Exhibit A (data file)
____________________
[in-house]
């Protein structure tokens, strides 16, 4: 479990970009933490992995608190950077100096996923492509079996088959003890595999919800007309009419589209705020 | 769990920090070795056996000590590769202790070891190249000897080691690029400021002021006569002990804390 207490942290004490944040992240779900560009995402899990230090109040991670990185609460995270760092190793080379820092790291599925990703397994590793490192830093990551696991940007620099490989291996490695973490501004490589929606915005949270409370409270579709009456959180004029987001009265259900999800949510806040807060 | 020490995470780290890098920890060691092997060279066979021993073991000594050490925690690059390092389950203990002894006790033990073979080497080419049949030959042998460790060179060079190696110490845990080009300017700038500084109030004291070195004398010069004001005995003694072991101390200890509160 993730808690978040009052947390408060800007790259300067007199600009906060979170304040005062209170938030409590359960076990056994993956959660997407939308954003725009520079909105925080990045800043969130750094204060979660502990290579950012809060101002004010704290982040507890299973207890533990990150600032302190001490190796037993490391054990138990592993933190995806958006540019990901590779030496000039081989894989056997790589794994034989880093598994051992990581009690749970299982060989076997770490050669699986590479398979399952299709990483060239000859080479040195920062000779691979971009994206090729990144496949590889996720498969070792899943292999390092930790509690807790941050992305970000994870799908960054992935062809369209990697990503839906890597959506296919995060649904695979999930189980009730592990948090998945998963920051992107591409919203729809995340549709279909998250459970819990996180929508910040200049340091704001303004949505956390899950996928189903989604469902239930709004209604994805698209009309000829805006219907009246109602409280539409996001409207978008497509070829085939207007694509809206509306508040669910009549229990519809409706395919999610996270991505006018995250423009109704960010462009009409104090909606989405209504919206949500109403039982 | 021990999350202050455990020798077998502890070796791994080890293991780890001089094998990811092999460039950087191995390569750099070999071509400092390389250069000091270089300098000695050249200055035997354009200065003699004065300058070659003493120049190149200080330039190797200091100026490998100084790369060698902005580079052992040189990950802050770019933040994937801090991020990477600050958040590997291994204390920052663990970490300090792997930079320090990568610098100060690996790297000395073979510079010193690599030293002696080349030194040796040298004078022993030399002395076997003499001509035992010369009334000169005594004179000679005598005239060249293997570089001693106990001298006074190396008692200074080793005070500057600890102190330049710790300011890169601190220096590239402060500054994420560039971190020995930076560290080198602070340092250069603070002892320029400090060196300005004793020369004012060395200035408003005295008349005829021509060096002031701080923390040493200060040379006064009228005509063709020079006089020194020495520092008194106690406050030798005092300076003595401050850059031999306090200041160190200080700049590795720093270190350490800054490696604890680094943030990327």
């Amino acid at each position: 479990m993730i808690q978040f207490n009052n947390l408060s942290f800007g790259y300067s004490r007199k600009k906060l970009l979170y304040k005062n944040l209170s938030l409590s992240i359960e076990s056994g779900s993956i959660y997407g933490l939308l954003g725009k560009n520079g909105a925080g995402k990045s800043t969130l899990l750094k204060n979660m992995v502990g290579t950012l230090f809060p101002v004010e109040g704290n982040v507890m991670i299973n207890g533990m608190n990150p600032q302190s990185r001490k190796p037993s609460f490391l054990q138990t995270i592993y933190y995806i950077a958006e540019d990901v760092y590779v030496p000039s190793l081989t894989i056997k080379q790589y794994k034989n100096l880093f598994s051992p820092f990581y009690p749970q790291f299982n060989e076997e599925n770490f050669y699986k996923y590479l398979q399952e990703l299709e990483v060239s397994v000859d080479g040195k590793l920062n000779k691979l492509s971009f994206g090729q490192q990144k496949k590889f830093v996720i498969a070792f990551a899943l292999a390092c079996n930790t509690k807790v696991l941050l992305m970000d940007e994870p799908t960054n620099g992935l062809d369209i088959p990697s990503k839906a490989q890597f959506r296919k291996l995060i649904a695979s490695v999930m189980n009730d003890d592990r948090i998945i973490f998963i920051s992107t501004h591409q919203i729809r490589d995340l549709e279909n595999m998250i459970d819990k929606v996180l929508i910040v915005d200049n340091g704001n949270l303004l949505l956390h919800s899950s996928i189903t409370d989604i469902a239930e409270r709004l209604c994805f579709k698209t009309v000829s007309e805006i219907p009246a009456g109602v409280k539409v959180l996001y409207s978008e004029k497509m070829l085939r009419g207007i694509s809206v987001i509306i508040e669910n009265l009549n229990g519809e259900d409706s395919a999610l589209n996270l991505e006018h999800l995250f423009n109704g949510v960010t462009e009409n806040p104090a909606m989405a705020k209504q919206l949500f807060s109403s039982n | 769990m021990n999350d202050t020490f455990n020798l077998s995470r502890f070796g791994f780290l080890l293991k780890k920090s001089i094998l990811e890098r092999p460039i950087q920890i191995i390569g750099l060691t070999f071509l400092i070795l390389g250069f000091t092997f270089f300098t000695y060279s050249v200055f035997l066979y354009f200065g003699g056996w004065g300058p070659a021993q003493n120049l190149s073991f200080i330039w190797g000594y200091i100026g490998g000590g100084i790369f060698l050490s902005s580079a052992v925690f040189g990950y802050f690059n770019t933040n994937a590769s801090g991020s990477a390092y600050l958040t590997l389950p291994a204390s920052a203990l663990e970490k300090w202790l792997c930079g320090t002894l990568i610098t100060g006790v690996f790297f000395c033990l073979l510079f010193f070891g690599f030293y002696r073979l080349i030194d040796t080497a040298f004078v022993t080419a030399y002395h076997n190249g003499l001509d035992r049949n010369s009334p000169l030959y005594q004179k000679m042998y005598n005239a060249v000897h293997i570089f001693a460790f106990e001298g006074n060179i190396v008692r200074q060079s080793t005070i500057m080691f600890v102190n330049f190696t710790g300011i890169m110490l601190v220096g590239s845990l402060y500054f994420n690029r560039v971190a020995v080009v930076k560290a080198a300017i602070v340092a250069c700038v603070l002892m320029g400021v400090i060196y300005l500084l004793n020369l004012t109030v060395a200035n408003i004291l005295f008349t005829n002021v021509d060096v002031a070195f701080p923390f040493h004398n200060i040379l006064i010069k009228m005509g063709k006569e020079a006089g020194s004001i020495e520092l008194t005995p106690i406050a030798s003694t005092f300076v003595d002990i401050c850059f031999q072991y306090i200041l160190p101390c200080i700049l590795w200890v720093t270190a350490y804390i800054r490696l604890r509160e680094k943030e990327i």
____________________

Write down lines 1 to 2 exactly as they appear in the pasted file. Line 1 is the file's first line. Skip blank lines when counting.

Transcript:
[in-house]
């Protein structure tokens, strides 16, 4: 479990970009933490992995608190950077100096996923492509079996088959003890595999919800007309009419589209705020 | 769990920090070795056996000590590769202790070891190249000897080691690029400021002021006569002990804390 207490942290004490944040992240779900560009995402899990230090109040991670990185609460995270760092190793080379820092790291599925990703397994590793490192830093990551696991940007620099490989291996490695973490501004490589929606915005949270409370409270579709009456959180004029987001009265259900999800949510806040807060 | 020490995470780290890098920890060691092997060279066979021993073991000594050490925690690059390092389950203990002894006790033990073979080497080419049949030959042998460790060179060079190696110490845990080009300017700038500084109030004291070195004398010069004001005995003694072991101390200890509160 993730808690978040009052947390408060800007790259300067007199600009906060979170304040005062209170938030409590359960076990056994993956959660997407939308954003725009520079909105925080990045800043969130750094204060979660502990290579950012809060101002004010704290982040507890299973207890533990990150600032302190001490190796037993490391054990138990592993933190995806958006540019990901590779030496000039081989894989056997790589794994034989880093598994051992990581009690749970299982060989076997770490050669699986590479398979399952299709990483060239000859080479040195920062000779691979971009994206090729990144496949590889996720498969070792899943292999390092930790509690807790941050992305970000994870799908960054992935062809369209990697990503839906890597959506296919995060649904695979999930189980009730592990948090998945998963920051992107591409919203729809995340549709279909998250459970819990996180929508910040200049340091704001303004949505956390899950996928189903989604469902239930709004209604994805698209009309000829805006219907009246109602409280539409996001409207978008497509070829085939207007694509809206509306508040669910009549229990519809409706395919999610996270991505006018995250423009109704960010462009009409104090909606989405209504919206949500109403039982 | 021990999350202050455990020798077998502890070796791994080890293991780890001089094998990811092999460039950087191995390569750099070999071509400092390389250069000091270089300098000695050249200055035997354009200065003699004065300058070659003493120049190149200080330039190797200091100026490998100084790369060698902005580079052992040189990950802050770019933040994937801090991020990477600050958040590997291994204390920052663990970490300090792997930079320090990568610098100060690996790297000395073979510079010193690599030293002696080349030194040796040298004078022993030399002395076997003499001509035992010369009334000169005594004179000679005598005239060249293997570089001693106990001298006074190396008692200074080793005070500057600890102190330049710790300011890169601190220096590239402060500054994420560039971190020995930076560290080198602070340092250069603070002892320029400090060196300005004793020369004012060395200035408003005295008349005829021509060096002031701080923390040493200060040379006064009228005509063709020079006089020194020495520092008194106690406050030798005092300076003595401050850059031999306090200041160190200080700049590795720093270190350490800054490696604890680094943030990327």